'Missional': Old wine in new wineskins? - Word&Way

‘Missional’: Old wine in new wineskins?

DENVER (ABP)—The bio on the back of Kathy Escobar’s 2011 book describes her as a “nationally recognized voice in missional church development.”

And by all accounts, the Denver-based pastor and church-start consultant certainly is that. But Escobar insisted she also is something else—increasingly uneasy about the word “missional.”

“It’s not that I don’t ever use the term, but it’s not my favorite one,” Escobar said. Why? “Because of how it’s being slapped on programs to make the same-old same-old feel more outreach oriented.”

Escobar—who also blogged on “why the word ‘missional’ bugs me”—has plenty of company. Her comments reflect a growing unease with a term its long-time proponents say has become increasingly popular—and meaningless.

Experts generally define “missional” as ministry that seeks first to discern God’s ongoing mission in the world and then become aligned with it.

Unlike historic approaches that based ministry on the strengths and interests of a given church, a missional approach opens a congregation to be shaped by the needs of the community around it.

“The way I am using the term now is to help churches move from having church-shaped missions to having mission-shaped churches,” said Harry Rowland, missional networks specialist for the Cooperative Baptist Fellowship.

The movement began to take shape in the 1980s and 1990s and has inspired hundreds of church plants. Many religious institutions, including the CBF, are trying to harness the energy of the missional movement to transform existing churches and to plant new ones.

Some also see the missional movement as key to the survival of the steeple church.

 “The idea is to look out there and see what God is doing and discover what we are supposed to do with missions,” Rowland  said.

But care must be taken with the term, because it can sound like just a fancy new word for traditional programs, said Ray Johnson, coordinator of CBF Florida.

“In my own writing, I am careful not to overuse the term, so it doesn’t become synonymous with a church doing missions,” Johnson said.

But that is a very hard distinction for many people to make, said Steve Knight, leader of Transform, a 1,300-member international network of missional church starters.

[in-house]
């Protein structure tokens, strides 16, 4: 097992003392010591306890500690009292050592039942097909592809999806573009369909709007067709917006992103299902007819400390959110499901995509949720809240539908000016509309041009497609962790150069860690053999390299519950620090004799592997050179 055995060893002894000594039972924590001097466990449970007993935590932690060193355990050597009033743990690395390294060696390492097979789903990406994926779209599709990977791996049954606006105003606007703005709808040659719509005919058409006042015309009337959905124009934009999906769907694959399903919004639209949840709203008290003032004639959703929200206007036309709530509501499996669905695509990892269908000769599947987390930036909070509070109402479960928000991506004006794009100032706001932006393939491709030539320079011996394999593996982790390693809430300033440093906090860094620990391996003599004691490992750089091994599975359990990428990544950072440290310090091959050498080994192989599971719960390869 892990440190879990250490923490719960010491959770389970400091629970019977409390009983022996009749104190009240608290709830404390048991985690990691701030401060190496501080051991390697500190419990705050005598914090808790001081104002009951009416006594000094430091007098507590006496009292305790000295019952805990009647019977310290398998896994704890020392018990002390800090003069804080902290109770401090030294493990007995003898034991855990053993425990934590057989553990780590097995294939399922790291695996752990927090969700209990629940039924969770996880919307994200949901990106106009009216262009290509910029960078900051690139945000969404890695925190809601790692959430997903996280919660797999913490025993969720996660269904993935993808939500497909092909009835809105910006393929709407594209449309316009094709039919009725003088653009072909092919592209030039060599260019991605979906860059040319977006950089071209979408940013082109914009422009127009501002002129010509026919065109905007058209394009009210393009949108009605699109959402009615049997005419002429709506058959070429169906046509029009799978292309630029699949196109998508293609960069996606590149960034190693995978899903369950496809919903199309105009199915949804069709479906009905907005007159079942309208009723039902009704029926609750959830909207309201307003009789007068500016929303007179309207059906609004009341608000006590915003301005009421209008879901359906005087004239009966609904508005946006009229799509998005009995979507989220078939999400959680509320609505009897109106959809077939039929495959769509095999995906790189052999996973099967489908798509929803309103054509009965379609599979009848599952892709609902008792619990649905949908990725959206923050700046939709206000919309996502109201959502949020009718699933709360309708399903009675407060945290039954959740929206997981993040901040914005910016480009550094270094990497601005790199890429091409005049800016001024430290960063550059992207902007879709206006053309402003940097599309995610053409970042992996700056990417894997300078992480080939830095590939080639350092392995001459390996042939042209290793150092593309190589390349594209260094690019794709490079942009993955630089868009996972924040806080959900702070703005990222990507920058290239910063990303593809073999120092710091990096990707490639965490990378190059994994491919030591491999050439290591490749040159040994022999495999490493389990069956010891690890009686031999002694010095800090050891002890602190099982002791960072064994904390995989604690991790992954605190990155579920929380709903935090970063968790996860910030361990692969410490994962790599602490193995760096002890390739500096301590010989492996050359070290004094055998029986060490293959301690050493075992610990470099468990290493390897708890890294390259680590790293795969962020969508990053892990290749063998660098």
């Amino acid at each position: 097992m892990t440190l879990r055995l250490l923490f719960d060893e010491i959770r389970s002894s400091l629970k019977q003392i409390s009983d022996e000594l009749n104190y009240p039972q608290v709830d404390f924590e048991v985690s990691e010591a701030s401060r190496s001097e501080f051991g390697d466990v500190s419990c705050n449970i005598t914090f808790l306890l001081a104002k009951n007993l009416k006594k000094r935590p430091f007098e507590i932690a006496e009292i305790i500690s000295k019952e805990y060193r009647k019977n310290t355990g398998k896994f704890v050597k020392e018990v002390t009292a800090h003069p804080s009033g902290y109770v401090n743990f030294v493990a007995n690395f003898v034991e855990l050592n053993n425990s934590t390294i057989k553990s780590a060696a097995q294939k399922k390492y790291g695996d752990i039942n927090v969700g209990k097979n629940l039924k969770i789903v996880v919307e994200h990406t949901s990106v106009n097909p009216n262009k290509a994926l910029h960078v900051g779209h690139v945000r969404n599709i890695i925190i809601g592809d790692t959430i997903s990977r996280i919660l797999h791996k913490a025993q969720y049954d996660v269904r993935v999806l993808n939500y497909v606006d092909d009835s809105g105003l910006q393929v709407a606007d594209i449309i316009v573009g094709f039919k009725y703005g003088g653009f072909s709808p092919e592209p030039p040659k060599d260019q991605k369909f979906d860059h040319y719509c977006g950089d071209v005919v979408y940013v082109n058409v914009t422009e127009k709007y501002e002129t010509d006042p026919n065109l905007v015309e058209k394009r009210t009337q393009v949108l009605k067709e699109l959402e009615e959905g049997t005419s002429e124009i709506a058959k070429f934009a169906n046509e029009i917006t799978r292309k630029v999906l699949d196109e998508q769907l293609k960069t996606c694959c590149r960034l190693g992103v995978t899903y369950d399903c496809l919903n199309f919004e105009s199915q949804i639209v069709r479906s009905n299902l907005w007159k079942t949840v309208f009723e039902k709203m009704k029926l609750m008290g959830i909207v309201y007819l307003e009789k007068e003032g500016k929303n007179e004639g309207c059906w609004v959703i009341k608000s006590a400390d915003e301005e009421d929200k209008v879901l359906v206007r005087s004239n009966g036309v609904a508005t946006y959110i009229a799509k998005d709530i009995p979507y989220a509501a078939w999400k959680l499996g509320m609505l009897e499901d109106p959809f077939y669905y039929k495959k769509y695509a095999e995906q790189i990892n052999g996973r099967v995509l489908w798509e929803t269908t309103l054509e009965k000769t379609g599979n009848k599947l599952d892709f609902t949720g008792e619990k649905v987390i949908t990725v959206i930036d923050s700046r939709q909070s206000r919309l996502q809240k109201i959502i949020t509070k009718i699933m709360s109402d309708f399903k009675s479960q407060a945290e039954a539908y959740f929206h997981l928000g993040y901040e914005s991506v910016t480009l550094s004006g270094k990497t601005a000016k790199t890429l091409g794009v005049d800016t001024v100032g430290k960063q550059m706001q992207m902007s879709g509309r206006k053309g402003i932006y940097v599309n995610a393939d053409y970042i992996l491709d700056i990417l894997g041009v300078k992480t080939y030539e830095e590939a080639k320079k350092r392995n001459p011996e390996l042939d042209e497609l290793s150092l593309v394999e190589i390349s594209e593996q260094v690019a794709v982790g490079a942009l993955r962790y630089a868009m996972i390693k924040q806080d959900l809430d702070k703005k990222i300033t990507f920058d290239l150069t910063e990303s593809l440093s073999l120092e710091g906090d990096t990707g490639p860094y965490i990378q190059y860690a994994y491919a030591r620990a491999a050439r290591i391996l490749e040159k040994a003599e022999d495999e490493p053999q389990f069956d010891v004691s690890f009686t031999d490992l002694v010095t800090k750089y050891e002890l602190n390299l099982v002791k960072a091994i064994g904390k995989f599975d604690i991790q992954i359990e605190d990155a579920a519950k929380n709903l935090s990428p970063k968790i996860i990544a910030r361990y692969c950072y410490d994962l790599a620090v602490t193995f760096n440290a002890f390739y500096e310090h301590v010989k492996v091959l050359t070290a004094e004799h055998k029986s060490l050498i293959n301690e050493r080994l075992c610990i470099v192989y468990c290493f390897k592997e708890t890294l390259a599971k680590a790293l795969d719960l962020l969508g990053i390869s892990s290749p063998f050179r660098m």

The discernment required in interpreting the term can be swayed by institutional and theological leanings, Knight said.

“Being missional starts with asking, ‘What does God really care about in the world and in my community?’” Knight said. “Some would say, ‘God really cares about saving souls.’ So, now evangelism activities are considered missional.”

The same can happen with congregations that care more about social justice, he said.

“The danger is that the term ‘missional’ loses its individual meaning and becomes synonymous for these other ideas we’ve had all along,” he said.

Doing so misses the deeper spiritual and theological shifts that led to the creation of the term 15 to 20 years ago, Knight said.

So, now there is a small movement away from the term “missional” to “incarnational,” which users say more narrowly defines the concept of the church and its people as being “the hands and feet of Christ.”

But for Andy Hale and his congregation in Clayton, N.C., the term “missional” isn’t as important as its application.

So far, that includes planting and maintaining a community garden to feed the local poor, hosting cookouts with live music and responding to other needs as they arise, said Hale, pastor of Mosaic, a CBF missional church plant.

“For us, being missional is to serve like Christ served and intentionally seek ways to connect with people where they are.”

Hale added he’s aware that ‘missional’ has become so widely used and defined that it means different things to different people.

He said that’s understandable, but it’s also no concern to him or others at Mosaic.

“By the time it gets to everyday use, they may find a new term,” Hale said. “But we will just focus on the practical application.”